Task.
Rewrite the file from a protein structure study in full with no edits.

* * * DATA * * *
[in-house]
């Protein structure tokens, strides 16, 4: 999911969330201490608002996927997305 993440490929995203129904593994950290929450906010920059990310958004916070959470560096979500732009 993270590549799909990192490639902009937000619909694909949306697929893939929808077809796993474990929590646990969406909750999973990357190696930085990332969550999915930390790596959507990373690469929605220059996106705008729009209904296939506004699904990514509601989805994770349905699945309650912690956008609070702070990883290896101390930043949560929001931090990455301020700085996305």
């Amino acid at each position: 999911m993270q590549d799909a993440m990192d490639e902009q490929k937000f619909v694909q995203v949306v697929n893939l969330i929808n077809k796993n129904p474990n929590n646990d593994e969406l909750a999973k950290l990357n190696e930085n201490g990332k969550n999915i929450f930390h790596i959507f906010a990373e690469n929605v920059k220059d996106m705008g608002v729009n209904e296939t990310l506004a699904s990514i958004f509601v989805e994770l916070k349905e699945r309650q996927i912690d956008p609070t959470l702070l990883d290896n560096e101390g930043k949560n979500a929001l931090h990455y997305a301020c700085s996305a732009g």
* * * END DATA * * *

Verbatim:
[in-house]
């Protein structure tokens, strides 16, 4: 999911969330201490608002996927997305 993440490929995203129904593994950290929450906010920059990310958004916070959470560096979500732009 993270590549799909990192490639902009937000619909694909949306697929893939929808077809796993474990929590646990969406909750999973990357190696930085990332969550999915930390790596959507990373690469929605220059996106705008729009209904296939506004699904990514509601989805994770349905699945309650912690956008609070702070990883290896101390930043949560929001931090990455301020700085996305």
């Amino acid at each position: 999911m993270q590549d799909a993440m990192d490639e902009q490929k937000f619909v694909q995203v949306v697929n893939l969330i929808n077809k796993n129904p474990n929590n646990d593994e969406l909750a999973k950290l990357n190696e930085n201490g990332k969550n999915i929450f930390h790596i959507f906010a990373e690469n929605v920059k220059d996106m705008g608002v729009n209904e296939t990310l506004a699904s990514i958004f509601v989805e994770l916070k349905e699945r309650q996927i912690d956008p609070t959470l702070l990883d290896n560096e101390g930043k949560n979500a929001l931090h990455y997305a301020c700085s996305a732009g």